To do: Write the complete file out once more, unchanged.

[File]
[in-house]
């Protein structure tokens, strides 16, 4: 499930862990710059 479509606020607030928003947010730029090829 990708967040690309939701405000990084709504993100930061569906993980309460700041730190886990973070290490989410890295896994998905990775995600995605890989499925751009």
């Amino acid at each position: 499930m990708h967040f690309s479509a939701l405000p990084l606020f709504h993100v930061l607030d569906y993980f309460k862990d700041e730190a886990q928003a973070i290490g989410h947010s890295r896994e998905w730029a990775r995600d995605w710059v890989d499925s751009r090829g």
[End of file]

[in-house]
């Protein structure tokens, strides 16, 4: 499930862990710059 479509606020607030928003947010730029090829 990708967040690309939701405000990084709504993100930061569906993980309460700041730190886990973070290490989410890295896994998905990775995600995605890989499925751009």
């Amino acid at each position: 499930m990708h967040f690309s479509a939701l405000p990084l606020f709504h993100v930061l607030d569906y993980f309460k862990d700041e730190a886990q928003a973070i290490g989410h947010s890295r896994e998905w730029a990775r995600d995605w710059v890989d499925s751009r090829g």